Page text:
I sought out the world of commercial photography as a means to support my visual art practice. I had wanted to be an interdisciplinary artist - working with intaglio, analogue, and alternative photography techniques to say whatever it is I wanted to say at that period in my life. I worked as a third assistant in one of the largest wedding photography boutiques in Toronto and got a hands-on education in strobes there. At one point, I even entertained the idea of working as a professional music photographer, but after a few years of working for free in my attempt to realize that dream, I abandoned that path altogether. Food photography is what finally paid the bills for me, and luckily, it was a deep love at first experience, as it joined together two of my favourite things in the whole world: making pictures and making food.
When I am not shooting client work, I help my friends out at The Wild Bunch as an assistant to the senior floral designers. I call myself a trainee florist; you can find my novice work and observations on Instagram under the hashtag #adventuresofatraineeflorist. I wrote and self-published a poetry chapbook two years ago, and am on the fence about releasing another one, even though I have already started writing content for a second chapbook. I am in the process of writing my own cookbook too - more on that much later.
I co-created Page+Paper with my best friend, Alison Page, and together we make up 2/3 of our print-focused collective, One of Us, alongside Sophia Ahamed of Monograph&Co. We put together a printed, self-published annual on the intersection of food, art, literature, and think pieces in the Canadian landscape. We are currently on our third issue.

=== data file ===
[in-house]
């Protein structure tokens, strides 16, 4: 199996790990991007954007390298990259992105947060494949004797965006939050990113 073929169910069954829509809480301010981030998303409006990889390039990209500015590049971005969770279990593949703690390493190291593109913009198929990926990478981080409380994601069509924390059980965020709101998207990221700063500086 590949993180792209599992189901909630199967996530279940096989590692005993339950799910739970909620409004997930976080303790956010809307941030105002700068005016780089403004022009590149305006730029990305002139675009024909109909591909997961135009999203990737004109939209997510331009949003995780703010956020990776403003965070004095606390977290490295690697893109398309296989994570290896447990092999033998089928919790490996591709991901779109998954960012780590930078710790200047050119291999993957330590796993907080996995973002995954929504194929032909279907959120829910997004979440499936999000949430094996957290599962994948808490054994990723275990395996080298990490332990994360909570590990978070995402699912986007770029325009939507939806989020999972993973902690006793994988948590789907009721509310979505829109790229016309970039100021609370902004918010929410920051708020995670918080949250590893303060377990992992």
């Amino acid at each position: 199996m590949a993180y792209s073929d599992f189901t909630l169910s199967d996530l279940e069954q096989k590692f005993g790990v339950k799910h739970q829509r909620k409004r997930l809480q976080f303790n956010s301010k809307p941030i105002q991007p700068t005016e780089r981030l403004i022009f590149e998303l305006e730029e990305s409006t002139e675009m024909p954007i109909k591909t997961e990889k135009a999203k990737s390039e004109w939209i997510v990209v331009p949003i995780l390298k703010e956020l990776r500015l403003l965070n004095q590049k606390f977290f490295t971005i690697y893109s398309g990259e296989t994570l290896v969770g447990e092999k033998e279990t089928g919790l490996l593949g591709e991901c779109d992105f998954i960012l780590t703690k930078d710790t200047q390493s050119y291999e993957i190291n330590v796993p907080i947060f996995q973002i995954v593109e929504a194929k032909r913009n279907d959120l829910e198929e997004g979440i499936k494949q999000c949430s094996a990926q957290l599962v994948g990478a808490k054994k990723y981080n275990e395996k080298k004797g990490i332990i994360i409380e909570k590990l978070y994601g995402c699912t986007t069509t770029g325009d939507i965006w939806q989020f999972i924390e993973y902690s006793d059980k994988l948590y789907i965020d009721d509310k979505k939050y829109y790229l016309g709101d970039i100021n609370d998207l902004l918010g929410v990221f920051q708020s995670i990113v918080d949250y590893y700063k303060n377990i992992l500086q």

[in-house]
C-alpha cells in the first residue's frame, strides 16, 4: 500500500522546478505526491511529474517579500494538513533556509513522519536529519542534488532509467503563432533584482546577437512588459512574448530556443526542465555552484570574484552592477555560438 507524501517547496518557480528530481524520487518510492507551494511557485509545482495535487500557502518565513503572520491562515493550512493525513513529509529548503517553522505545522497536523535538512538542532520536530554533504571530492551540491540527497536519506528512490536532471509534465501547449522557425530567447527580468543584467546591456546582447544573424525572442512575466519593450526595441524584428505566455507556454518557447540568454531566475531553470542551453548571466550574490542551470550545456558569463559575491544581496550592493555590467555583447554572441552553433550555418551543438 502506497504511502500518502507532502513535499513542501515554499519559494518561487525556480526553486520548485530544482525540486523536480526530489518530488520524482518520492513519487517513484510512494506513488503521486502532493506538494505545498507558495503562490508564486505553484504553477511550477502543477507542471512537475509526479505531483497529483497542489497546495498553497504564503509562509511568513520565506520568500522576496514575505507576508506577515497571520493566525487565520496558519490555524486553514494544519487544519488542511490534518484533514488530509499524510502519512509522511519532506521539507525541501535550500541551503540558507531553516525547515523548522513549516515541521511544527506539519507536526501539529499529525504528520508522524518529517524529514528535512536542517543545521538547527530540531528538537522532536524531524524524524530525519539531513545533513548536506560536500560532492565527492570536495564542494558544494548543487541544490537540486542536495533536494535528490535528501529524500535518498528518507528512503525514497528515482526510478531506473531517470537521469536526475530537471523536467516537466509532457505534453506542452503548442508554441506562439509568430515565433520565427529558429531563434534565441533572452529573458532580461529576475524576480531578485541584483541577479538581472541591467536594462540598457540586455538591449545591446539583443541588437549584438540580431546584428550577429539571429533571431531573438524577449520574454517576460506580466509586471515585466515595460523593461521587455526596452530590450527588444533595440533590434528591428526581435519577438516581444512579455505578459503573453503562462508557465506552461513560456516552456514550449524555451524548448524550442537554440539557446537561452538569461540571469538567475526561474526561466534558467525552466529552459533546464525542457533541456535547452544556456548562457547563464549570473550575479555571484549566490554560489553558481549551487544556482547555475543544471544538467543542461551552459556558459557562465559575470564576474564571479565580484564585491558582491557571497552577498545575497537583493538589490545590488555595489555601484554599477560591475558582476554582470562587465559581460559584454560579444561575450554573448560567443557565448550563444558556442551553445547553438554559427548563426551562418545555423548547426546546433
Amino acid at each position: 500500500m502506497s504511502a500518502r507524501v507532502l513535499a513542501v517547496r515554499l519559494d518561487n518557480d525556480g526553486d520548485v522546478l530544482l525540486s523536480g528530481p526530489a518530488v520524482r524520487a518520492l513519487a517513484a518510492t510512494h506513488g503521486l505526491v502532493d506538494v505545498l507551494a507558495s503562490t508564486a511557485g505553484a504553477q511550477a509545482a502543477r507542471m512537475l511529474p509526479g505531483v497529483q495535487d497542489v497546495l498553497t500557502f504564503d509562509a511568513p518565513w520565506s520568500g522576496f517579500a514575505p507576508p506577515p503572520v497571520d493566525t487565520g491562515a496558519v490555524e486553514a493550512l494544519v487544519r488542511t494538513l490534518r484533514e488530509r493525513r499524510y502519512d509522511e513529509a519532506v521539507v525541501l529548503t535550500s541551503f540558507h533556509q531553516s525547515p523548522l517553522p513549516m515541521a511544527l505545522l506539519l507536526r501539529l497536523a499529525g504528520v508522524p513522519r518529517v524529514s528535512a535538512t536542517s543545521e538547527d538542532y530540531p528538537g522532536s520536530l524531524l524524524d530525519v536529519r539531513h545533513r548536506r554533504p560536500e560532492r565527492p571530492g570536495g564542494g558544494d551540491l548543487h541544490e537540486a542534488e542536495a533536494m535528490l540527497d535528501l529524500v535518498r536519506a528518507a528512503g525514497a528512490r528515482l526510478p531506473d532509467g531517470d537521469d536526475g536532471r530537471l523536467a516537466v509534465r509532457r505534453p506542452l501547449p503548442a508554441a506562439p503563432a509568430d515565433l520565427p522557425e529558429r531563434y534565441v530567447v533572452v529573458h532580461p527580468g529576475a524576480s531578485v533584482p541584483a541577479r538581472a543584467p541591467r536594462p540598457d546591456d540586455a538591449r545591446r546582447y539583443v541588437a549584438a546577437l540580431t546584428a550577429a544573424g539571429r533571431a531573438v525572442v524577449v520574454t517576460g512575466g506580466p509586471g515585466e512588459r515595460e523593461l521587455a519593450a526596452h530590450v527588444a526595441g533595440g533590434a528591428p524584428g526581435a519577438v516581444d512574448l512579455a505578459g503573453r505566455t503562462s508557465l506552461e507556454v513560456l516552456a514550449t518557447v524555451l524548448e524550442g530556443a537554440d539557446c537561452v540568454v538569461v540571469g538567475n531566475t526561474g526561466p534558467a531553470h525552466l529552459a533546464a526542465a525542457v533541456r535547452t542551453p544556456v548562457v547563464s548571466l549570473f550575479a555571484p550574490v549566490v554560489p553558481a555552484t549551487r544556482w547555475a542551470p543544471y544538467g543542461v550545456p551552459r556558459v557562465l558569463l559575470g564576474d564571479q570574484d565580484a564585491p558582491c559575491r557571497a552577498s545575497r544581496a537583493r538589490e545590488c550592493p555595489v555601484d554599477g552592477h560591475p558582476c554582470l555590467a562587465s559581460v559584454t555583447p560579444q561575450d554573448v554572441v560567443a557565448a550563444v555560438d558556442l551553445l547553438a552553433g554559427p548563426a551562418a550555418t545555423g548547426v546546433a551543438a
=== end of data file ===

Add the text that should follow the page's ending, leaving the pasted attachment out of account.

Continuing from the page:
I am currently based in Vancouver, British Columbia but am available for work all across Canada, as well as collaborative projects in the United States - where I have taught photography workshops suited for beginners and intermediates.
- Food Photography
- Lifestyle and Editorial Photography
- Brand and Product Photography
- Creative Portraiture
- Recipe Development
- Prop Styling
- Food Styling
I often work with my creative partner, Alison Page, as well as a maximum of two people for the roles of studio assistant and stylist, for full day or multi-day productions. We shoot with strobes outfitted with a variety of modifiers for most, if not all, of our client work. We have a variety of backdrops and props at our helm, but can build small sets on a project-by-project basis when given the time and resources.
Our studio is located in the heart of Railtown, and includes use of a full kitchen and my collection of beautiful ceramics for all food photography needs. We also have access to a slightly larger, more open shoot space suited for fashion and portraits, though it will have to be booked in advance and at least two weeks prior to proposed shoot dates.
Tell Us About Your Project!
Please specify your needs - whether it be photography, prop styling, recipe development, or a combination of these services - and send us as much information about your upcoming project! We will get back to you with some more follow-up questions and a quote as soon as possible. We sincerely hope you find our studio a good fit for your project!